All women go through menopause because it is a natural process. Menopause is the end of a woman’s menstrual cycle. Your doctor will diagnose you with menopause if you have not had your period in 12 months. The onset can occur in your 40s or even in your 50s. The physical changes during menopause often occur with emotional and psychological changes. With your doctor’s help, you can get through these issues and manage your situation.
Signs and Symptoms
Women tend to have different signs and symptoms during menopause. Each woman is unique. One may have a certain set of menopausal signs different from another. There could be mild symptoms for some, while others may face problematic issues.
1. Dry Hair and Skin
Aging causes women to have dry hair and skin. Studies show that diminishing estrogen levels may also contribute to this. The ability of the skin to produce oil and hold water weakens as well. Many types of remedies are available in the market. Hair conditioners, moisturizers can help retain some water in the skin and hair. This is especially helpful during the dry, cold months.
2. Hot Flashes
Severe episodes of hot flashes affect 15 percent of women. Those who are taking tamoxifen (prevents breast cancer) and had surgical menopause belong to this group. A woman tends to have reddened skin and excessive sweating. This indicates diminishing estrogen levels. Hot flashes often come with tension and heart palpitations.
Women go through hot flashes in various ways. Some women feel warm and have night sweats. Inadequate sleep results in mood changes and fatigue. Women must learn to identify their triggers. This can help prevent hot flashes. Air conditioning can help with their temperature changes.
Changing into dry clothes upon waking up sweaty at night can help relieve discomfort. Deep-breathing exercises and paced respiration can also help. These relieve stress and enable the body to cool down. Short-term hormone therapy can also help treat hot flashes. Low-dose estrogen can relieve symptoms. Working with the attending physician can help manage hot flashes.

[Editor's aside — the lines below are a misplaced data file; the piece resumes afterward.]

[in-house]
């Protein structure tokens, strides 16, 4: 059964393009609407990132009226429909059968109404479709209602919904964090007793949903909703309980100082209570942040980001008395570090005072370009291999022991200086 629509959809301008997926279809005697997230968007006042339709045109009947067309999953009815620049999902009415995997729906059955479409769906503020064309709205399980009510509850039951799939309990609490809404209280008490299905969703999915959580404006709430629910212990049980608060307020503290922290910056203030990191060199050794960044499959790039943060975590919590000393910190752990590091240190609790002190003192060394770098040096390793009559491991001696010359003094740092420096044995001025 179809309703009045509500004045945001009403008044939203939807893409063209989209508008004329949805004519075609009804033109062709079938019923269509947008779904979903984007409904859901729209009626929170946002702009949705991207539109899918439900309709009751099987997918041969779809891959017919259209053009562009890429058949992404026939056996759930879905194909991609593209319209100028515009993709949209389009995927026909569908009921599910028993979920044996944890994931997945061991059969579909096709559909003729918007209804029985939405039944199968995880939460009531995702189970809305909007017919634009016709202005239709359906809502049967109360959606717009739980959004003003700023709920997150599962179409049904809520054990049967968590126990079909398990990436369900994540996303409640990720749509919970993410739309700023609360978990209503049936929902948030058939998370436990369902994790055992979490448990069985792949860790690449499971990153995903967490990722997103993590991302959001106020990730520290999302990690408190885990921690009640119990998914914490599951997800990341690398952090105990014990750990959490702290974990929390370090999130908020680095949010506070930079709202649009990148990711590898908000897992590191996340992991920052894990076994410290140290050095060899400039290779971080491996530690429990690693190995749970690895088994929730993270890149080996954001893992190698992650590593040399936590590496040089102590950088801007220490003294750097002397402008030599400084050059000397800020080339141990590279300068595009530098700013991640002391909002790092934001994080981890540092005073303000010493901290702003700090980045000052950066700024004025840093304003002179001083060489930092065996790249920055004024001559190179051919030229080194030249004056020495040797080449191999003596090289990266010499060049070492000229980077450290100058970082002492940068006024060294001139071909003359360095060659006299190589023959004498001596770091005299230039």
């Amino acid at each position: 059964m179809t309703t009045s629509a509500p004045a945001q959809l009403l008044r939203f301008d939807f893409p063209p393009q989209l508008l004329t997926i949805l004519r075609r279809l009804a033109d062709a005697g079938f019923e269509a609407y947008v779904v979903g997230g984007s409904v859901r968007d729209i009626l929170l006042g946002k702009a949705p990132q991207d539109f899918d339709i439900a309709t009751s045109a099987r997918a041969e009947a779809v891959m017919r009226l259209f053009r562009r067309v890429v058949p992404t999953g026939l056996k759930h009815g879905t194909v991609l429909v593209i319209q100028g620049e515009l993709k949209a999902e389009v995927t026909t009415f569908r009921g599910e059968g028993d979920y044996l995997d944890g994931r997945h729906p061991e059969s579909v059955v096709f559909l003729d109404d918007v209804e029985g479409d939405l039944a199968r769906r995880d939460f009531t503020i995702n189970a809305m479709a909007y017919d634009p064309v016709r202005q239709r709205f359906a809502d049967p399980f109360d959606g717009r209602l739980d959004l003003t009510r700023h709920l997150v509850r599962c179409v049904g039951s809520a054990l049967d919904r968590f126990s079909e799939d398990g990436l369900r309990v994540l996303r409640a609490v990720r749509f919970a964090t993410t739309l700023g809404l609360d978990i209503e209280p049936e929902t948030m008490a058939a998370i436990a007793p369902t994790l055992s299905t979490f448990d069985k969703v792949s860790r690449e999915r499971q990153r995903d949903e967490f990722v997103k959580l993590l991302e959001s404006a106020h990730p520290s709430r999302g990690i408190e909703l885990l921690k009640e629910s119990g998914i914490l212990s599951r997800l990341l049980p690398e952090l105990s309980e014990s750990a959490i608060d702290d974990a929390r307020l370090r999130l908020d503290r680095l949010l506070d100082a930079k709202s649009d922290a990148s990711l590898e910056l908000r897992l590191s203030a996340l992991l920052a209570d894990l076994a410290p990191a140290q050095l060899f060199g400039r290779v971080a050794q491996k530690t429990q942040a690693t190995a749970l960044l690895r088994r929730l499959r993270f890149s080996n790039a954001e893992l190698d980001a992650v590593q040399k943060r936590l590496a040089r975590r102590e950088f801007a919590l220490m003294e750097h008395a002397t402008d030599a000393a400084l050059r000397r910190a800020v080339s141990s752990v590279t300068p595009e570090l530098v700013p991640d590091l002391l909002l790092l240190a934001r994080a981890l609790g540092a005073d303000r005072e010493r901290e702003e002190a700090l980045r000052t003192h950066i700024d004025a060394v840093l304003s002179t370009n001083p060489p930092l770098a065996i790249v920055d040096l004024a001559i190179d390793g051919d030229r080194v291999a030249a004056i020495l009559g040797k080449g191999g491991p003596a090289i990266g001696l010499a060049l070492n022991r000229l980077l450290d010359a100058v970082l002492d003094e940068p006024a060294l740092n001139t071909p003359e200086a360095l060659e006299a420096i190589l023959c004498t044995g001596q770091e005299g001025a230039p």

3. Irregular Bleeding in the Uterus
During perimenopause, the uterus decreases in size. This is a significant sign of menopause. Women must work with their doctors to see if they are already experiencing this transition. Research shows that only 10 percent of women stop having periods without any irregularity in their menstrual cycles.
Some women stop having their periods and then start again. Others begin to have more frequent, heavy bleeding. Consulting a specialist can determine if the uterine bleeding is because of perimenopause or from a serious ailment. Postmenopausal women who are not receiving hormonal therapy should not have uterine bleeding at all. Even so, there are women who experience rogue ovulation. This event is when the ovary releases its final egg.
4. Low Libido
Many things can cause a decline in sex drive. Diminished estrogen can decrease blood flow and sensation in the genital area. As a result, the vaginal area thins and dries out. Lack of sleep can result in fatigue, which makes the perimenopausal woman lose interest in sexual intercourse. It is not uncommon for perimenopausal women to have infrequent sexual relations.
Some perimenopausal women may have a partner who suffers from sexual disorders. The woman may not have a partner at all. These can contribute to the woman’s declining interest in sexual activities. Talking to your sexual partner can help. Some counseling with a professional sex therapist may also improve the intimacy level.
5. Depression and Mood Swings
Perimenopausal women often experience mood swings. This is when fluctuations in hormonal levels are most chaotic. The changes from hormonal shifts tend to cause emotional roller coasters. Women who have a history of depression are prone to experiencing depression again during perimenopause. Life can be stressful. These problematic moments can mix with a woman’s hormonal changes, resulting in fatigue and a feeling of losing control.
Lifestyle changes are good long-term solutions to mood swings and depression. Regular exercise and more sleep can balance one’s emotions. Herbal solutions and prescription medications can help regulate moods as well. If alternative methods do not work, doctors can prescribe antidepressants to elevate one’s mood.
6. Urinary Incontinence
A reduction in estrogen levels causes or contributes to the thinning of the urethral lining. This may trigger more frequent urges to urinate even if the bladder is not full yet. This often happens in the evening. Urethral infections and muscle weakness can contribute to urinary incontinence. Bladder training and removing diuretic drinks from the diet can help correct urinary incontinence.
Knowing the Signs of Menopause Can Help You Deal With the Changes
Menopause can be devastating to many women. It is, after all, the end of your menstrual cycle. Although this is the case, knowing the signs can help you prepare for what is going to happen. It can also help you manage the signs as each one occurs. You can have a healthy menopause experience and throw away the negative perceptions about this natural process.